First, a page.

Address: Montrose, Angus DD10 9LQ, Scotland

Forfar, Scotland

The historic town of Forfar (pop. 10,300) in the Strathmore valley 12mi/19.2km north of Dundee was once an important center for the jute industry.

Restenneth Priory

The Pictish king Nechtan is said to have laid the foundation stone to the little church of St Peter (1.5mi/2.4km northeast of Forfar). It is, after St Ninian in Whithorn, the oldest stone church in Scotland. King David I ordered the church to be rebuilt in 1153 for the Augustinians, but the spire for the Norman tower was not added until the 15th century. The abandoned monastery buildings and other parts date from later years.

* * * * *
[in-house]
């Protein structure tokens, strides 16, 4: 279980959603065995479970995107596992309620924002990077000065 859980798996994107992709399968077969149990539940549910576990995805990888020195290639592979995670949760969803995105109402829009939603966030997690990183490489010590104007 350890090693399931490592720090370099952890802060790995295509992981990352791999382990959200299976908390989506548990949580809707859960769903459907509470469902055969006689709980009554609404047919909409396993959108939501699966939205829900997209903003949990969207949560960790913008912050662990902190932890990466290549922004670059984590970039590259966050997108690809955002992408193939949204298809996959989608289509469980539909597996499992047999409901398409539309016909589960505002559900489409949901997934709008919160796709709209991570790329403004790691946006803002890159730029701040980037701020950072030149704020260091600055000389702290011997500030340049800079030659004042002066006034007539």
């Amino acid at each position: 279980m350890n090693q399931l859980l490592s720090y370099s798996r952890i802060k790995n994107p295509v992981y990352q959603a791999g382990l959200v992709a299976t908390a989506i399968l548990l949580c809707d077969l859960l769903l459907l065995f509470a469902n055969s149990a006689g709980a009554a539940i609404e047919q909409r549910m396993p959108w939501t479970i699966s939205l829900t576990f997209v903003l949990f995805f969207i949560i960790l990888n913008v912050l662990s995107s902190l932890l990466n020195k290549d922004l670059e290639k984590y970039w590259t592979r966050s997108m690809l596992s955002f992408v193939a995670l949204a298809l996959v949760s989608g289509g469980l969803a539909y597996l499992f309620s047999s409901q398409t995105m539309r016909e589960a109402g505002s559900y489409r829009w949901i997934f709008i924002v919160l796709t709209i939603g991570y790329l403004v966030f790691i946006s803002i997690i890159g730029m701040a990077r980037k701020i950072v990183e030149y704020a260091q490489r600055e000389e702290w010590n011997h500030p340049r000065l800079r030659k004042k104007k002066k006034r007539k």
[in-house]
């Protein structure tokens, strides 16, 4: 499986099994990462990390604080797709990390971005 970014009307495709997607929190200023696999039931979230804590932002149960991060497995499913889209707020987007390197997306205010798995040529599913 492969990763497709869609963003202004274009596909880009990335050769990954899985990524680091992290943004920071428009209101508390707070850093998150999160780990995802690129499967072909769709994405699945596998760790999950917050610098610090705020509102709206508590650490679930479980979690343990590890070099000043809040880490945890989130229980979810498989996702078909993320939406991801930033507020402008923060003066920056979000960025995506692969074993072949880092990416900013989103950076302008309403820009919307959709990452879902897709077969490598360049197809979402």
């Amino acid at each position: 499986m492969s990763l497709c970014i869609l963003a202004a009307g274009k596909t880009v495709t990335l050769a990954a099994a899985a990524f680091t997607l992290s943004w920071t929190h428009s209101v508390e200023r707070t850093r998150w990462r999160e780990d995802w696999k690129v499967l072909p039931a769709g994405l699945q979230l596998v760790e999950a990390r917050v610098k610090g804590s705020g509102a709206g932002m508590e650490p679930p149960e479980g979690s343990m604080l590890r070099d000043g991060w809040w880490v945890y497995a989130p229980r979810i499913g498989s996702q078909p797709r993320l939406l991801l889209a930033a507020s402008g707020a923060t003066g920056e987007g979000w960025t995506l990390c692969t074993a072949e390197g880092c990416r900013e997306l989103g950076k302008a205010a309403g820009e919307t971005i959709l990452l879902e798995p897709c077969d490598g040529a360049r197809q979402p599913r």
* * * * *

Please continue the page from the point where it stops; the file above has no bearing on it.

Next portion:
Address: Longmore House, Salisbury Place, Jedburgh TD8 6JQ, Scotland

Arbroath, Scotland

Buildings along Arbroath harbor.
The inhabitants of the pretty little harbor town of Arbroath (pop. 23,000) earn their living from fishing and tourism, although it is the "Arbroath smoky", a type of smoked haddock, for which the town is best known. A nature trail which takes in some magnificent views starts at the north end of the promenade. The highlights of the trail are a number of notorious smugglers' caves and a fascinating cliff landscape.

Arbroath Abbey

Brickwork at Arbroath Abbey.